Six Colorado transit agencies will receive $51 million in grants from the Federal Transit Administration to decarbonize mass transit systems, including $34.8 million for a new bus depot for charging electric buses in Summit County.
The grants are the largest ever in Colorado for eco-transit systems.
“We are pleased to see the federal government investing in helping Colorado’s smaller and rural transit authorities electrify their fleets,” said Gov. Jared Polis. “These agencies play a critical role in providing sustainable, statewide mobility options for Coloradans, and their success competing for these grants demonstrates their national importance as well as providing some of the best rural transit in the country.”
The federal funds will be allocated to Summit County ($34.8 million), the Roaring Fork Transit Authority ($5.7 million), Mesa County ($3.9 million), the San Miguel Authority for Regional Transit ($2.6 million), Steamboat Springs ($2.4 million) and Vail ($1.8 million) to help support low- or zero-carbon public transit.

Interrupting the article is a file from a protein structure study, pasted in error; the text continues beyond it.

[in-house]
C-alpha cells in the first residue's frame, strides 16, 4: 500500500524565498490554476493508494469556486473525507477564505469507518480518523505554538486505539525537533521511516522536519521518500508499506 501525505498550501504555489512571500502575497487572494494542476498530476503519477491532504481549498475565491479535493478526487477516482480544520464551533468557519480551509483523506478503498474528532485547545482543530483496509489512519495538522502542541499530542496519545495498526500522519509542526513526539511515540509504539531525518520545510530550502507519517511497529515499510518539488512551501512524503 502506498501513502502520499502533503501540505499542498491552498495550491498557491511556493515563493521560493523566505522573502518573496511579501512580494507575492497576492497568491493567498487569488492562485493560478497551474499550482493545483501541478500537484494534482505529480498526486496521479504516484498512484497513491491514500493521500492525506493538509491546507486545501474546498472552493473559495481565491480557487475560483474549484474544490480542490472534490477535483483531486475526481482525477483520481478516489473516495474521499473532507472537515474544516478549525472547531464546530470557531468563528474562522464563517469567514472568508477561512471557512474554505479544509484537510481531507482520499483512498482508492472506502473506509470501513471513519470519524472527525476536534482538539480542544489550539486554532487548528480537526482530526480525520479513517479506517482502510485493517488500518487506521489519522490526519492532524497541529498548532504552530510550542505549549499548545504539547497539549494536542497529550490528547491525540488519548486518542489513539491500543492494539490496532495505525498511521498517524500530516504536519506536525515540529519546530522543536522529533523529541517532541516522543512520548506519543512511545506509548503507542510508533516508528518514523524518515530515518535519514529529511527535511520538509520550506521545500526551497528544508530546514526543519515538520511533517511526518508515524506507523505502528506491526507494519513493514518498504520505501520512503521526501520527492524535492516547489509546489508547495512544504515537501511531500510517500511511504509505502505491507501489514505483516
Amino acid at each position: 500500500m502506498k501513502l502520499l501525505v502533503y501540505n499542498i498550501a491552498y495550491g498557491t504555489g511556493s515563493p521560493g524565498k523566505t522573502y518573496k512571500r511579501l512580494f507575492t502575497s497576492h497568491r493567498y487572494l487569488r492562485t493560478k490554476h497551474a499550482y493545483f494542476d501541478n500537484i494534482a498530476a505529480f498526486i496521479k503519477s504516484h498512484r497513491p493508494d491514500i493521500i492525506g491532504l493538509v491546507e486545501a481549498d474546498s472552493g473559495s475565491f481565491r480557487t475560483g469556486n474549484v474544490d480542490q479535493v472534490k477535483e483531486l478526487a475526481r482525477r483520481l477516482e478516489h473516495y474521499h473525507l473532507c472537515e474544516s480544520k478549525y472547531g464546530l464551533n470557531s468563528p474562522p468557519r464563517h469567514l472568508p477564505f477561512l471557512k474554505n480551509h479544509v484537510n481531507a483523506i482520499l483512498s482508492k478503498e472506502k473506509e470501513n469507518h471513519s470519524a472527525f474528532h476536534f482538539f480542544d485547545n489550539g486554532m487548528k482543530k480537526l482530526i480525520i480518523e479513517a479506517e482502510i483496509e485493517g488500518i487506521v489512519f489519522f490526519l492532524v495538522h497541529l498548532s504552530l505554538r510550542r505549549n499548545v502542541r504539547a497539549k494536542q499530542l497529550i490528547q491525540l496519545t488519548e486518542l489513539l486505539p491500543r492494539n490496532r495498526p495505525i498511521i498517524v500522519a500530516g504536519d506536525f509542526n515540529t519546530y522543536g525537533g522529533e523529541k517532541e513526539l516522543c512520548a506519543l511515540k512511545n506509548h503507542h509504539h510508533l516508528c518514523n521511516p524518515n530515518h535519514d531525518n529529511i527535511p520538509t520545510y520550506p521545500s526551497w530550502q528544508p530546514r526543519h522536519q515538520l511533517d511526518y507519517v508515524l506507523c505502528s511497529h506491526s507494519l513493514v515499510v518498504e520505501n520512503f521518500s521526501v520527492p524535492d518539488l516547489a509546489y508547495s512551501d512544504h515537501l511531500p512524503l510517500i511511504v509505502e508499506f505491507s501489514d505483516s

The $34.8 million allocated to Summit County’s transit agency will “help construct a new charging and operations facility” as the county transitions away from diesel-fueled buses, according to a news release. Summit Stage’s system covers the area around Dillon Reservoir and goes as far as Copper Mountain, Silverthorne, Keystone, Breckenridge and has commuter service to Lake and Park counties.
The transit agencies will use the grants to buy 27 vehicles, including 14 running on compressed natural gas, five diesel, three diesel/electric hybrid, three gasoline and two battery electric buses as well as infrastructure needed to recharge electric buses.
“Colorado is home to some of the best rural and mountain transit services in the country, and CDOT is proud to serve as their partner in competing for federal funds to support fleet electrification and improved service for Coloradans,” said Shoshana Lew, executive director of the Colorado Department of Transportation.